But I was an angrier, younger man then. I preferred my life analogies, like I did my shots of tequila: with a dash of salt and a twist of sour. Ah, drunken, misspent youth!
I think you have to be older and wiser to fully appreciate this latest metaphor/analogy, making it similar to the idea (first presented to me by the late, great Barry White) that if -- when -- a relationship doesn't last forever, it isn't automatically rendered a "failed" one. This current epiphany-inducing life analogy didn't actually come directly from my BFF but rather from a mutual former colleague who has loved and lost enough to know what she's talking about. She compared life to a journey by train. Not everyone comes along for the entire ride to your final destination. Some hop on. Some hop off (by choice or by circumstances that don't necessarily involve death).
Occasionally, some hop back on, possibly more than once, like the repeating refrain of a rondo. Oops, wrong analogy. Life is a song, too, and a dance, but right now that analogy doesn't have quite the same musical ring as the one involving trains. Then again, for me, it always comes back to songs (see the title of this post, the videos at the end and the chapter titles of my forthcoming book).
Meanwhile, back on that train... Pack lightly (the less baggage, the happier) and prepare yourself for rough tracks (rail turbulence), solo stretches and the possibility of reaching the end of your journey alone. OK, I added that last sentence, but as a so-called "world traveler" who is usually a party of one, what would any journey be without at least a carry-on and single-occupancy accommodation, the latter of which is good to look forward to during touches of turbulence? It's always better to travel, though, when the bulk of your baggage is checked, and you've got enough space in your crash pad for unexpected company. (You never know when someone is going to hop back on, or stay longer than expected.)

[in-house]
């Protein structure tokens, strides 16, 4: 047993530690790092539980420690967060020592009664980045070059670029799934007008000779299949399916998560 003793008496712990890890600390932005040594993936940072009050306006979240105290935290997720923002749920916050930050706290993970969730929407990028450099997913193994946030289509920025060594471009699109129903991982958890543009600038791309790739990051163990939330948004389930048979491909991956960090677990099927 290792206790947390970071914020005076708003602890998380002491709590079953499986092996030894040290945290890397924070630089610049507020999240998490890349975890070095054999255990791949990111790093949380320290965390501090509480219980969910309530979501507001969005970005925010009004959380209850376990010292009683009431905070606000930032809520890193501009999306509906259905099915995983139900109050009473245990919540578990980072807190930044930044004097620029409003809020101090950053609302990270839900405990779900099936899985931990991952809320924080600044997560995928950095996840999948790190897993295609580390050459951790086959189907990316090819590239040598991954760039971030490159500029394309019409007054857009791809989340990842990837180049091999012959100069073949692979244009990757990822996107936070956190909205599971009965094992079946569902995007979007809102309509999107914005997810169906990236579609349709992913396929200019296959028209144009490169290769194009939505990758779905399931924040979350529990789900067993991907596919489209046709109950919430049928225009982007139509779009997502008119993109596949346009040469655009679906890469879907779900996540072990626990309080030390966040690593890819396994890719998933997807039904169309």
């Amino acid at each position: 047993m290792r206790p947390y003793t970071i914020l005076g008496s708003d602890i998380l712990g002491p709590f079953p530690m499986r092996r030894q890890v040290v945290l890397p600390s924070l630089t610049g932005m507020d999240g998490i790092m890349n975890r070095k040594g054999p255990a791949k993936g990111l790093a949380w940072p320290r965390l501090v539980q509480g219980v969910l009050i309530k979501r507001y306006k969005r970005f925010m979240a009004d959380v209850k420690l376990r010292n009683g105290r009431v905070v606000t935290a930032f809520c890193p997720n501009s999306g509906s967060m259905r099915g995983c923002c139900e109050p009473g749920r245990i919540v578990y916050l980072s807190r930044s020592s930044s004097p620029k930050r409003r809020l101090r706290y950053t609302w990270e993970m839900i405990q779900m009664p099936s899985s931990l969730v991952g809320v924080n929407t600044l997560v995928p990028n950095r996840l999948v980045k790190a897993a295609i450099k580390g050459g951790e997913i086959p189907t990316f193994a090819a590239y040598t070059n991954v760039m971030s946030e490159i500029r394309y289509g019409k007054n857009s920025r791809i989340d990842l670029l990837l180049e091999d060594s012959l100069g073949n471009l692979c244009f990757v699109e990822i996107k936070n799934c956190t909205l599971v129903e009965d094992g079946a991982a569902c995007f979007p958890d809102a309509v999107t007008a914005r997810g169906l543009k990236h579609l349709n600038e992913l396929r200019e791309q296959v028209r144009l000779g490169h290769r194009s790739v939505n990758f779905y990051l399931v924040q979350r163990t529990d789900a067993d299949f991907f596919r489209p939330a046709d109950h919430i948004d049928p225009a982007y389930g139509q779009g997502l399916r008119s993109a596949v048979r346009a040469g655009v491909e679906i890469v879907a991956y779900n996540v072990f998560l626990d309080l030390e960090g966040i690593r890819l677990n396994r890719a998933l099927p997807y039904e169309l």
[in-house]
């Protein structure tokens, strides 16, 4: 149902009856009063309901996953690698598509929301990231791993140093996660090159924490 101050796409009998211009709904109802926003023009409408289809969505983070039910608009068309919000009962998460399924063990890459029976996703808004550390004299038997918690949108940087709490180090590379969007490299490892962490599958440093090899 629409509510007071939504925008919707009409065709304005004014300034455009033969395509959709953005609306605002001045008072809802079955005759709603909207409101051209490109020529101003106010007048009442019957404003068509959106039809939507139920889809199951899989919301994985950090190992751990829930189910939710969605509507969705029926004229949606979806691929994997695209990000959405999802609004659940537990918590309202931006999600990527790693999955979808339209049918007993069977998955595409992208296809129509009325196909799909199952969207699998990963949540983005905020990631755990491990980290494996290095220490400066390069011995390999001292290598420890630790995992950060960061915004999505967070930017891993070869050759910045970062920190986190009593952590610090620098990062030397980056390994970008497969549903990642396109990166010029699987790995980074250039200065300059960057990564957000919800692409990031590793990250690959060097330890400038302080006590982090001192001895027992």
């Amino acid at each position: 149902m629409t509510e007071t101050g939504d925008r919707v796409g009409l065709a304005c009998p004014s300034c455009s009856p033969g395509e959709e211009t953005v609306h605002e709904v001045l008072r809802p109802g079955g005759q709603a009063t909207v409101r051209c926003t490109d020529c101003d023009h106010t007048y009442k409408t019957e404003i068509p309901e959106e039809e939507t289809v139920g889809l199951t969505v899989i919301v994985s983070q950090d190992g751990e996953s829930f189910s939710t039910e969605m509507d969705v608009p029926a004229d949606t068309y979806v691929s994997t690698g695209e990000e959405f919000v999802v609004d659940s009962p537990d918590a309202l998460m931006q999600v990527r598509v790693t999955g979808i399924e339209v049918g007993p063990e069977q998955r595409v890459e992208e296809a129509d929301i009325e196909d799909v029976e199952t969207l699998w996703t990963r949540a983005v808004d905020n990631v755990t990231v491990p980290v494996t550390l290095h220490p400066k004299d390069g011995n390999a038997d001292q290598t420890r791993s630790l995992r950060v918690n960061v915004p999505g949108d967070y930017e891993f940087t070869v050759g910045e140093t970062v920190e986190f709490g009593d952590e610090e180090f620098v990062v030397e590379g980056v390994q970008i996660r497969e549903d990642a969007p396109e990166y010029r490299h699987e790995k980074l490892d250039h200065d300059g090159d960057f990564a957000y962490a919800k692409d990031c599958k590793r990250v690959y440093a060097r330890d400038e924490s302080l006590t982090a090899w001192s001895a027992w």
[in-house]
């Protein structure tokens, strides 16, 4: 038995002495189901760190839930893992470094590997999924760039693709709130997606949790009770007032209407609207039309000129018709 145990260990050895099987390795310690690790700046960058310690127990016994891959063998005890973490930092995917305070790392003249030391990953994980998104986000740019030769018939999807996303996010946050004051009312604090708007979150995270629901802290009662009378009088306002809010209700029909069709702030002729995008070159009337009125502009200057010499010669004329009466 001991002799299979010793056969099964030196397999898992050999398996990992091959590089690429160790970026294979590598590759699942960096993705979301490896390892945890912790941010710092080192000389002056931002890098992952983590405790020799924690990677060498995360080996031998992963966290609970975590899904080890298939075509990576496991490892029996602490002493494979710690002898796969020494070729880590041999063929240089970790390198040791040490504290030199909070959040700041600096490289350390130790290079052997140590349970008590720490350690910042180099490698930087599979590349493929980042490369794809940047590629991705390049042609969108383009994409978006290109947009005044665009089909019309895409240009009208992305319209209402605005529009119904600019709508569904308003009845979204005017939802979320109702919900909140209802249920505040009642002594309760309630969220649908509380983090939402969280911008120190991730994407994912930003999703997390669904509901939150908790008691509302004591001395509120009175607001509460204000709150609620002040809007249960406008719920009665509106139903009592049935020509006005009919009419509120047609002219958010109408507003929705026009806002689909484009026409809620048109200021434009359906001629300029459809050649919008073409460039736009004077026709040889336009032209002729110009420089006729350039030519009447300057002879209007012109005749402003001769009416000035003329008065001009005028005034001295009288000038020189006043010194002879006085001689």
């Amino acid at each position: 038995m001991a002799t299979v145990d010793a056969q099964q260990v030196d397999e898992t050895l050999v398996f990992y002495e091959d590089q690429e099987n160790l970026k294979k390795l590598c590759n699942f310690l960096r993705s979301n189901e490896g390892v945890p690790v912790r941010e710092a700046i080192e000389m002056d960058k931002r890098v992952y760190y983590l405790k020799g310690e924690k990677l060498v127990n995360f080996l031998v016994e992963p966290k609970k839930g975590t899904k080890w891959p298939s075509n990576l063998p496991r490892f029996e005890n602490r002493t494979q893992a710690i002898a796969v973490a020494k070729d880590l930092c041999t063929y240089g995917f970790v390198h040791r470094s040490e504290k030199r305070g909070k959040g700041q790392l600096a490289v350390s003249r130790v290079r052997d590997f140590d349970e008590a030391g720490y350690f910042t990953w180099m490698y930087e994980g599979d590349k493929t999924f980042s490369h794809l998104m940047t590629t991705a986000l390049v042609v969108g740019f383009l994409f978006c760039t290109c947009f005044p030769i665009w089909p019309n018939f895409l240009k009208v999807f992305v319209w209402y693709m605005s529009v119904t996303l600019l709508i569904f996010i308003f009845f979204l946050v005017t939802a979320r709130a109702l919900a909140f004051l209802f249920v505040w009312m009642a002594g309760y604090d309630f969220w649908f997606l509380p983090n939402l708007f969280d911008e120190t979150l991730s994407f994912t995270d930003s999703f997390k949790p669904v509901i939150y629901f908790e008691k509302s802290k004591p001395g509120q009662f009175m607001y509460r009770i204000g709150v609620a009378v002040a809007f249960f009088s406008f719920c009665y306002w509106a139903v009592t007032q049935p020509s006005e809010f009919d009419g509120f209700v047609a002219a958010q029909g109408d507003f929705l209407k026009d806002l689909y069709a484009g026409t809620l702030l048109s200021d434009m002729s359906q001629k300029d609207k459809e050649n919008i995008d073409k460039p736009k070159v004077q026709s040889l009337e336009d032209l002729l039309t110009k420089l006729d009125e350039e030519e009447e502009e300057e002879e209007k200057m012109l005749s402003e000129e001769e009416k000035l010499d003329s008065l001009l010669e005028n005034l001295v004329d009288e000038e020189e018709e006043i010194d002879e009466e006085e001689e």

I've never been a social pack rat, or one inclined to hang on to relationships past their expiration dates. That said, I've gotten better at not burning bridges completely. In my twenties and thirties, I rarely let a relationship end without one this-is-why-you're-an-asshole email, which had the same effect as "defriending" someone on Facebook or "unfollowing" them on Twitter or Instagram, if not "blocking" them entirely. (Is it me, or is social media largely about making insecure people feel even more like crap, and making break-ups and dissolved relationships even harder to bear?) Now I'm able to let go without fanfare.
Unfortunately, I still haven't mastered the art of not feeling as if every disembarkment is somehow my fault and my responsibility. Regret is normal, but I still insist on experiencing pangs of guilt over people who've hopped off and haven't hopped back on, and more of it for not jumping off myself and chasing after them. By helping me to put it all into perspective, this new train of thought is giving me brave new hope. Choo-choo!
6 Great Train Songs
"Trains and Boats and Planes" Dionne Warwick
"Midnight Train to Georgia" Gladys Knight and the Pips
"Another Journey By Train" The Cure
"Slow Train" Bob Dylan and The Grateful Dead
"Train, Train" Dolly Parton
"The Train I Ride" Alison Moyet